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Boys Will <i>Not</i> Be Boys

Lewdness and rudeness can be a mess for your business-even without mixed company.

This story appears in the November 2001 issue of Entrepreneur. Subscribe »

If you haven't been living under a rock for the past decade, you know that fondling, making lewd comments, demanding sexual favors and other such conduct in the workplace is a one-way ticket to a sexual harassment lawsuit. Yes, employers know all about the perils of male-to-female harassment at work, and most have set up preventive measures accordingly. However, the latest data shows that men are starting to bring more sexual harassment claims against other men. The Equal Employment Opportunity Commission reports that in 2000, a full 13.6 percent of all sexual harassment charges were brought by men, and that figure has been steadily rising since 1992.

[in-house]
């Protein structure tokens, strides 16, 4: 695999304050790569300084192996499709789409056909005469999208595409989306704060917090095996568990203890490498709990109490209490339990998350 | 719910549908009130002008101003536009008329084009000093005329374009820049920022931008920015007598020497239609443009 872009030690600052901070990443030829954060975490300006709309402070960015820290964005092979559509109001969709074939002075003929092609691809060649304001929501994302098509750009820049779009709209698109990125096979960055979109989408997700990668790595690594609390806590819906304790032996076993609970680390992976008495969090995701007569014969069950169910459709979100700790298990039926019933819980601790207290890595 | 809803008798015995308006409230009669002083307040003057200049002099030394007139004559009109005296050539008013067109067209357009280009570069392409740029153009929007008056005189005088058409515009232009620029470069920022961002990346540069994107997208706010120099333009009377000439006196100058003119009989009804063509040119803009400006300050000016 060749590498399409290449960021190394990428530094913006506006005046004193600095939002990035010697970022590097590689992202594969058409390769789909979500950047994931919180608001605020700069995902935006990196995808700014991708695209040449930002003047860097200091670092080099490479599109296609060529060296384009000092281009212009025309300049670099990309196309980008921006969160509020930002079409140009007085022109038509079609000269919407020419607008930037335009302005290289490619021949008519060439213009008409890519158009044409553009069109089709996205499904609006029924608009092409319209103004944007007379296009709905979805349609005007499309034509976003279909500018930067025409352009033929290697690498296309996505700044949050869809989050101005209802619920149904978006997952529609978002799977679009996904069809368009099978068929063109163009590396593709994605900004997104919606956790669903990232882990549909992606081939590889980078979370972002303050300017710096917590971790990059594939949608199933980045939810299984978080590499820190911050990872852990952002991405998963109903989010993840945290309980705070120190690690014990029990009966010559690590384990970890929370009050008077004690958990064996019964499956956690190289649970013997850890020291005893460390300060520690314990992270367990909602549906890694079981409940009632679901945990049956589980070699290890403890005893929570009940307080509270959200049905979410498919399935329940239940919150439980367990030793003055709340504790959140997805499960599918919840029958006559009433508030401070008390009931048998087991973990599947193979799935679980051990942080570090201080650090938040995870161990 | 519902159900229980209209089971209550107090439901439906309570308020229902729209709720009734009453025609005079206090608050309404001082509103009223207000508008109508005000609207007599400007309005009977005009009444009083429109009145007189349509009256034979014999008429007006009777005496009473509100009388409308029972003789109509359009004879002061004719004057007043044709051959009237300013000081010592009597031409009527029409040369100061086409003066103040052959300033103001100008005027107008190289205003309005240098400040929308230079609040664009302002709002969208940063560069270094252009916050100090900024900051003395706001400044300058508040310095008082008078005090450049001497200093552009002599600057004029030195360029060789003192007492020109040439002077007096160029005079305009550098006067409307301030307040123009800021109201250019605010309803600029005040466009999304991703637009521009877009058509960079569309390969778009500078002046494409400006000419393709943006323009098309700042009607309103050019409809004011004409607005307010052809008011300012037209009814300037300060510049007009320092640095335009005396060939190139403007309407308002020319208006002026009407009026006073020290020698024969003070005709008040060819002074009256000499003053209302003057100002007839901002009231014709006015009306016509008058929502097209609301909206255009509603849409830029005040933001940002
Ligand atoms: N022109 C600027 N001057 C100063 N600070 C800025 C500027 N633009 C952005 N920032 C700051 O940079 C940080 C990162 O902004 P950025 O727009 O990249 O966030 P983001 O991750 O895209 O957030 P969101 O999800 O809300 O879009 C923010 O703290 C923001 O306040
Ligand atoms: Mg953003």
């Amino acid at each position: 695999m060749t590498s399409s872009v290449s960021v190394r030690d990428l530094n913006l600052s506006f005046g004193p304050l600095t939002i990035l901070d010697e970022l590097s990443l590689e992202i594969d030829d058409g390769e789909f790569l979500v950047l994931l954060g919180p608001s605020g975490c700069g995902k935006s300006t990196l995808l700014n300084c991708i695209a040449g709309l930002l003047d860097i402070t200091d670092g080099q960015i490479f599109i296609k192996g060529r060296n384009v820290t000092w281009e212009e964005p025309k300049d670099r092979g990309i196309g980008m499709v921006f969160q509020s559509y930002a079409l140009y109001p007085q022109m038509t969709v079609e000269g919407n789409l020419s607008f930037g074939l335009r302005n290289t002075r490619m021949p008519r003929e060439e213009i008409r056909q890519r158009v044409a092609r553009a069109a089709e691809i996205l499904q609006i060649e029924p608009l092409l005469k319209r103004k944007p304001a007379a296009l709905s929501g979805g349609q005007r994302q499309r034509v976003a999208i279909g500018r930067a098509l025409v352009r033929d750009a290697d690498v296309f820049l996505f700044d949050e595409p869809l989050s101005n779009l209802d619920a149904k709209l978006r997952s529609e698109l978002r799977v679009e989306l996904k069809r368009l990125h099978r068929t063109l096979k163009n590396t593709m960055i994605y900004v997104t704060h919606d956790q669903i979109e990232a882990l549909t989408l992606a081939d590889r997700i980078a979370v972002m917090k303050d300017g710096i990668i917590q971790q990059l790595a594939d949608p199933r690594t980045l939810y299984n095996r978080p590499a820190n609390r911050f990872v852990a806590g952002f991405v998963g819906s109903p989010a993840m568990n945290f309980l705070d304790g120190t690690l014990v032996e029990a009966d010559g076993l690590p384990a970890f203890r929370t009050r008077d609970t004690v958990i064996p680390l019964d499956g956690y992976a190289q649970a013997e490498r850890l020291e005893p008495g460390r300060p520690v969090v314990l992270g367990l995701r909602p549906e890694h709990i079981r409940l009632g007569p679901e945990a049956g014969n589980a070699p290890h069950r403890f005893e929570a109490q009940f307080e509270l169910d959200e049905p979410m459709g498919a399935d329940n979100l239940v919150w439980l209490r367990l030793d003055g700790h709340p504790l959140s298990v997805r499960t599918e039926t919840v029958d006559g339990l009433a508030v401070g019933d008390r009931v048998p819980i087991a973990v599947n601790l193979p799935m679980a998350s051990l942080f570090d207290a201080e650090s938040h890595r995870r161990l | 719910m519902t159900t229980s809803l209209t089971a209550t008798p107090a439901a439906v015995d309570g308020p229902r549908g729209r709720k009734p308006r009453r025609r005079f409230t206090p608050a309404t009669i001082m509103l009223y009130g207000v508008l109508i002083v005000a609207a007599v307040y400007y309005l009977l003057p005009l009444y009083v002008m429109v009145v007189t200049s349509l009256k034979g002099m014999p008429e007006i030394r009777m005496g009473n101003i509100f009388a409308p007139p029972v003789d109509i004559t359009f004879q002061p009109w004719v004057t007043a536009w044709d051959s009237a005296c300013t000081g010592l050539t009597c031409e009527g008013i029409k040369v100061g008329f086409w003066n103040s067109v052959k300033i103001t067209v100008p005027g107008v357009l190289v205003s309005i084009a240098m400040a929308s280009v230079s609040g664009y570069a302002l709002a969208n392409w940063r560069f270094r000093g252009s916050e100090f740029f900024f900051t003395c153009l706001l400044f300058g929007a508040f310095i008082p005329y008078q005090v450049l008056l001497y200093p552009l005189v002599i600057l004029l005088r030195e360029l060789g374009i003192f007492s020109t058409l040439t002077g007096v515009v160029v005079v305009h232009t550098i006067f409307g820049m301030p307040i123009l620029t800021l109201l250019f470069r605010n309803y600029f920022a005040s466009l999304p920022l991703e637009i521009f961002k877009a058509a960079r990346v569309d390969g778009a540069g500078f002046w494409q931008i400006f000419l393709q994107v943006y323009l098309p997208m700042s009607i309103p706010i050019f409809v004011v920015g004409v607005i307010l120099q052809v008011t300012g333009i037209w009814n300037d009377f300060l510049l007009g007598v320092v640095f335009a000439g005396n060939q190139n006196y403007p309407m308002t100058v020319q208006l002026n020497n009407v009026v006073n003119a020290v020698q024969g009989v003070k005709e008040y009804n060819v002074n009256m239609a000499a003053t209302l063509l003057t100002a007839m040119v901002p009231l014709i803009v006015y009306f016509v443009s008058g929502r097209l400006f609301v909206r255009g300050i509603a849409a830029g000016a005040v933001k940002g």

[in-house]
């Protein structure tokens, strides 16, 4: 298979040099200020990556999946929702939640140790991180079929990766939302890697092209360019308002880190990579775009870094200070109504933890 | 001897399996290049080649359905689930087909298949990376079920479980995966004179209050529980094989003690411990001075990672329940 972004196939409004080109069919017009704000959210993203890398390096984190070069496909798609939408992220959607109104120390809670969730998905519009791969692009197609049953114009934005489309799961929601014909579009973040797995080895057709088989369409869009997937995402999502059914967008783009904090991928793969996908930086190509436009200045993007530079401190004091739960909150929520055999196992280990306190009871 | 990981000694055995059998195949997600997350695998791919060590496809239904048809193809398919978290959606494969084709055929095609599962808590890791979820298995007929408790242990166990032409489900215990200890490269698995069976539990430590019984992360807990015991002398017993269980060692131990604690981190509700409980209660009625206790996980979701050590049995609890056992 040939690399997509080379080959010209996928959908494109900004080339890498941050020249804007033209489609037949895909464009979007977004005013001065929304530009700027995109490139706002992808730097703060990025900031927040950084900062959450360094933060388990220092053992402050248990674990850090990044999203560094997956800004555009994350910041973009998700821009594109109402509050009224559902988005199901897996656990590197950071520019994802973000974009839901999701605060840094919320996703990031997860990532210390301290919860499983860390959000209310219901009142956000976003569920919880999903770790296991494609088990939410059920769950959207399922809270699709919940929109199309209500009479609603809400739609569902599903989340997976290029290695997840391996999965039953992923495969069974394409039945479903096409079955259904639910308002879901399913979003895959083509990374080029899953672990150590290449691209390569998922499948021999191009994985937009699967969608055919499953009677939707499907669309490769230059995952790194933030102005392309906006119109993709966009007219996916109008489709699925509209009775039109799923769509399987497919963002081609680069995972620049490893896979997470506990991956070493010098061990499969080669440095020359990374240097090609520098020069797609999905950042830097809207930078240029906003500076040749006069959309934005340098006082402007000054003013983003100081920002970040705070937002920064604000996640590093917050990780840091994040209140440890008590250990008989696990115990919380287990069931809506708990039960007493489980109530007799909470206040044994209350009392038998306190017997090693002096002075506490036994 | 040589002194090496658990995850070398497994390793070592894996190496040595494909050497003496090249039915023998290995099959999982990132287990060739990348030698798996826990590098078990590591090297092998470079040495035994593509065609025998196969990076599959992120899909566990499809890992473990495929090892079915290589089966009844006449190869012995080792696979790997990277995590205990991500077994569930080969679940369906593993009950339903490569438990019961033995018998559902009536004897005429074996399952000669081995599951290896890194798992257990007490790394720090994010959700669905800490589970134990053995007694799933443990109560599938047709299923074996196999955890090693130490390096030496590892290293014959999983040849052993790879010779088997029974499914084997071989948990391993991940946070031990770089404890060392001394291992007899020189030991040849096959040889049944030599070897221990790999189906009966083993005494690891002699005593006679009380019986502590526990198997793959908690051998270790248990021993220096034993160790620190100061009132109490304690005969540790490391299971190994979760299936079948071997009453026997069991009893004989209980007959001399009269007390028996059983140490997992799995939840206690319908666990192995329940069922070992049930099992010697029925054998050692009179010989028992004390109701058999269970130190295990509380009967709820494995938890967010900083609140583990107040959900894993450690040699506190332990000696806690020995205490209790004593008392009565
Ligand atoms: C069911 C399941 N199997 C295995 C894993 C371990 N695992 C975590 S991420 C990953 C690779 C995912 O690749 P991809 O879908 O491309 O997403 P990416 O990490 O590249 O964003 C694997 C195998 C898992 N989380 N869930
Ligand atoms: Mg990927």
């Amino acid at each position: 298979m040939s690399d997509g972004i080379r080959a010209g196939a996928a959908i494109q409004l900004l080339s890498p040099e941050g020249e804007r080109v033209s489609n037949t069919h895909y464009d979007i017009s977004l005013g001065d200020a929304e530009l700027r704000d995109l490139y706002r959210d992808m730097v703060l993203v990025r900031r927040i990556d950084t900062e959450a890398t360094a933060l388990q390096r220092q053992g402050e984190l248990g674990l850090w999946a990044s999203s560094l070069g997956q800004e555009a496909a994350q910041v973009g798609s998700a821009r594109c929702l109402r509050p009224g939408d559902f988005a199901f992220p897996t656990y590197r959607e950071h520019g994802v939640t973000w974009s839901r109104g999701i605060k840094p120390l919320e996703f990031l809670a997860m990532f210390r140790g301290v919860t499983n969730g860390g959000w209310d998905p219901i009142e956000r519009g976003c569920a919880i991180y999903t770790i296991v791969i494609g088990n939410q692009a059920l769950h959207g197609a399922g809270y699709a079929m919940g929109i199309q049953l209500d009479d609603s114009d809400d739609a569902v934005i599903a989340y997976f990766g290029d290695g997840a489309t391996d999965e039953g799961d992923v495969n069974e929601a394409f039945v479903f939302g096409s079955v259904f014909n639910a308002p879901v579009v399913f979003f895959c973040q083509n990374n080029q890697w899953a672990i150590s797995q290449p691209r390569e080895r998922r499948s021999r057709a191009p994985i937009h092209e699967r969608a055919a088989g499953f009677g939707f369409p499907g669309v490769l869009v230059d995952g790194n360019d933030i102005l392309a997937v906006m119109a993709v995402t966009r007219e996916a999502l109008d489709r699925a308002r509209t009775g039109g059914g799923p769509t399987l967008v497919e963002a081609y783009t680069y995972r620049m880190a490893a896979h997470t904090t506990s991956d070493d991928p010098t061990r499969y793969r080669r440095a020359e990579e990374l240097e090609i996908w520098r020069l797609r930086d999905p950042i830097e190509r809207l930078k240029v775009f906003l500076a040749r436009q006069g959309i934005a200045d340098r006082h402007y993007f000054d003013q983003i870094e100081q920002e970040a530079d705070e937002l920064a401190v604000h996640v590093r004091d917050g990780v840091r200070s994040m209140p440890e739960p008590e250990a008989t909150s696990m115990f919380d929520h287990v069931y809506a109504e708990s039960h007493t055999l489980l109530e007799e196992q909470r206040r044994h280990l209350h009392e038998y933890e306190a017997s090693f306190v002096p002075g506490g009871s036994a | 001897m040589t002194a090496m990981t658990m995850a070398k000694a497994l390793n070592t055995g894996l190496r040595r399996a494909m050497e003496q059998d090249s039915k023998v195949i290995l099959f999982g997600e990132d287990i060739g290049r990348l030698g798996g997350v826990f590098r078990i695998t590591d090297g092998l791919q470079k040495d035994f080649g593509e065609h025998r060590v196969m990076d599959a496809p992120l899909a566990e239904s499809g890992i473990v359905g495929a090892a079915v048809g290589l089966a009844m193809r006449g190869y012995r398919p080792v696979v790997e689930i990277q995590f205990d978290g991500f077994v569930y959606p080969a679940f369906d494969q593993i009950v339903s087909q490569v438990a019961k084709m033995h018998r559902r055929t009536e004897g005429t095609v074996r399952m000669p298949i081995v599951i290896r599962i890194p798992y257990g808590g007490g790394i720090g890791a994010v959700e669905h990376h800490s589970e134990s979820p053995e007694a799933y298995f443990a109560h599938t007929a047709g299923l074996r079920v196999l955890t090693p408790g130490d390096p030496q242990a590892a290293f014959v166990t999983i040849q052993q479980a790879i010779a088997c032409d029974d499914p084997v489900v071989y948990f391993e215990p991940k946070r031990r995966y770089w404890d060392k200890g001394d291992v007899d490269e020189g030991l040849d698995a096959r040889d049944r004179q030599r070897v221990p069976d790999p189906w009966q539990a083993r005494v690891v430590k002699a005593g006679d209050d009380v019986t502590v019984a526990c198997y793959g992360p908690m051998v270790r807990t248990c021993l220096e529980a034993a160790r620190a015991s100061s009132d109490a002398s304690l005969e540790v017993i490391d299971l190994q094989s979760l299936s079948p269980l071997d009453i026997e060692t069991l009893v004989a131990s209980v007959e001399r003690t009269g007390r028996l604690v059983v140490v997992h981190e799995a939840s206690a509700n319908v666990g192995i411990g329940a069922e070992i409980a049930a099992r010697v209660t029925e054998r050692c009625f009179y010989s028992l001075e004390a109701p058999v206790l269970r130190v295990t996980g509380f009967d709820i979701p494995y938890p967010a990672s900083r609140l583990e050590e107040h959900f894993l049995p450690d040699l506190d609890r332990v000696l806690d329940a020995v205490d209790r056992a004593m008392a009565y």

"I have seen a great increase in complaints by men about men committing sexual harassment," says Julie Crane, an attorney with the Fair Measures Corp. in Santa Cruz, California. "There has also been a great deal more interest in this topic at [employer] trainings I've conducted."

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